A tale of two rural Americas

March 31, 2019

Tim Marema wrote an article in the March 25, 2019 Daily Yonder as a response to two articles published in the New York Times the previous week. In the Times article, Paul Krugman, an economist, wrote about a rural America in economic decline. He describes it as “economic ruin” and “dysfunctional, with intolerant people.” Conversely, David Brooks, whom Marema described as a Moralist, writes about a part of the country with charming small towns, pastoral settings, and neighborly people. Krugman sees no chance of economic recovery, while Brooks sees more moral coherence and social commitment than in urban areas.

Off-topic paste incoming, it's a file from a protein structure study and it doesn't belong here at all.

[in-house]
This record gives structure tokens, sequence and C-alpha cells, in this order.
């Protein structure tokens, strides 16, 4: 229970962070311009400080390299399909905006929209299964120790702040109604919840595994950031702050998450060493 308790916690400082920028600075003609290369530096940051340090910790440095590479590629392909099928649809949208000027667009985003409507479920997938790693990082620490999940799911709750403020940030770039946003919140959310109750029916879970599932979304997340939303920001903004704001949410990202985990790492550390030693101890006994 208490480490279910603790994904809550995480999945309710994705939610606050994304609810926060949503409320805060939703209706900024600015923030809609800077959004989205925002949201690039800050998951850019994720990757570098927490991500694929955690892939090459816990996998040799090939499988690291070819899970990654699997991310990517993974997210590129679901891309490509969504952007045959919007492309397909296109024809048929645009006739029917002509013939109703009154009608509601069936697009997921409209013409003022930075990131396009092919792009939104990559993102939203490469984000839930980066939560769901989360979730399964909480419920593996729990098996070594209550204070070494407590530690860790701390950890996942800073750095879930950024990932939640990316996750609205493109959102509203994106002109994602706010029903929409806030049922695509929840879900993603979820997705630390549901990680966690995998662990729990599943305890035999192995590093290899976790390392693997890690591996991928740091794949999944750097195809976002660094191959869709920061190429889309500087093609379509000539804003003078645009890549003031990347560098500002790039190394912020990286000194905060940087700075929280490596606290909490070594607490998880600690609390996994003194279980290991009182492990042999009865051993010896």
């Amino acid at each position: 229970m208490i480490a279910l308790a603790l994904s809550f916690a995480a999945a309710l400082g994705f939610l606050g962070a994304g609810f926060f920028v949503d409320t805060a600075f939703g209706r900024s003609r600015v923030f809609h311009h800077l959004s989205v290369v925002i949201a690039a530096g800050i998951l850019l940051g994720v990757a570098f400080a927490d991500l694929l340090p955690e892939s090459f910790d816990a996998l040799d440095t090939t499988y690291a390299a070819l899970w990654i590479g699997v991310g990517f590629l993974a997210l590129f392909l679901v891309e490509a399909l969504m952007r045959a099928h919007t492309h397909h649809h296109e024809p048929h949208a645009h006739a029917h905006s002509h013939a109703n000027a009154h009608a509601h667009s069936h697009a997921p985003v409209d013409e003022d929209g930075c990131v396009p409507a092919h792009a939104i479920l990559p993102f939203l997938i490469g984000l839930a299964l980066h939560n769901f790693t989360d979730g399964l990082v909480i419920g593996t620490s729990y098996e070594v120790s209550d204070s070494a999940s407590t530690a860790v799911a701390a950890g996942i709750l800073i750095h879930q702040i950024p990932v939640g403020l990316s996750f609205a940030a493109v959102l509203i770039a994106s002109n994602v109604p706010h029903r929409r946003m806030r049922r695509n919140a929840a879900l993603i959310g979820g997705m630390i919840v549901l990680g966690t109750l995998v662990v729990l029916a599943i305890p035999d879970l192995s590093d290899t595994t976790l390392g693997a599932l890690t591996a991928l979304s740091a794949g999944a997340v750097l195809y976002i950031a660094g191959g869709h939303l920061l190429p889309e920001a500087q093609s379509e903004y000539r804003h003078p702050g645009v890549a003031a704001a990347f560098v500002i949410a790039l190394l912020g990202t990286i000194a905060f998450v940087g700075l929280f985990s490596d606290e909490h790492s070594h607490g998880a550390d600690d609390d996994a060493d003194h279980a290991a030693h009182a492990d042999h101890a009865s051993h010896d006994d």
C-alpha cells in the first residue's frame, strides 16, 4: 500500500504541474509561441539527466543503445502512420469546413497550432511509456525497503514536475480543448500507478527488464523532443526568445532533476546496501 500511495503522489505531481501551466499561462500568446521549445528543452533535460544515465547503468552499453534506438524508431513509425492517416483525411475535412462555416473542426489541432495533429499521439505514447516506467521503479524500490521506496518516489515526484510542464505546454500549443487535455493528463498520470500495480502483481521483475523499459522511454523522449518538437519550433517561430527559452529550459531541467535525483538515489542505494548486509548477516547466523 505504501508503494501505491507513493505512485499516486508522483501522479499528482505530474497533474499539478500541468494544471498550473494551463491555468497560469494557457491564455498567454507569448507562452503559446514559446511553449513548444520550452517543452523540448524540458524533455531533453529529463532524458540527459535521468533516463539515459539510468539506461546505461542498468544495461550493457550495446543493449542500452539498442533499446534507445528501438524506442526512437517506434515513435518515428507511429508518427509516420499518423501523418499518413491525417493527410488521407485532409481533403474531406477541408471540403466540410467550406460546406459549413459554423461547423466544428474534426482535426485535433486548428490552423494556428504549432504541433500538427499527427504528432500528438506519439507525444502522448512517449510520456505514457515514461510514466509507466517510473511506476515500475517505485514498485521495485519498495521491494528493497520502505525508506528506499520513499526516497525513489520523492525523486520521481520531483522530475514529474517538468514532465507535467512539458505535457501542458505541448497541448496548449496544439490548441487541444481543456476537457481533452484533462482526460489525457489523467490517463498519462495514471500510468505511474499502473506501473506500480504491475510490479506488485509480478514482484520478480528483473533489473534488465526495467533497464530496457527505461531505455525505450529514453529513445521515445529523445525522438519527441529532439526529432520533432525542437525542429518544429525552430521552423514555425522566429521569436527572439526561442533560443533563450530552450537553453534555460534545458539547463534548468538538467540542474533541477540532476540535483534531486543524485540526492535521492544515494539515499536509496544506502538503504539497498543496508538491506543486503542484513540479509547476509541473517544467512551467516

bird's eye view photography of white and brown house surrounded by green grass field

Photo by John Reed on Unsplash

Marema asks, “Is it all or nothing?” He claims one or the other misses a more important point. Rural America and urban America depend on each other. Marema suggests both urban and rural areas must succeed together or they will fail together. Rural areas need the urban areas for healthcare, education, and markets for their output. But urban America gets much of its food, fiber, and energy from rural areas. He goes on to say that our political class unfortunately has opened a political division separating urban and rural people, that the urban rural dichotomy is false, and that we must elect leaders to create a new path forward — together.

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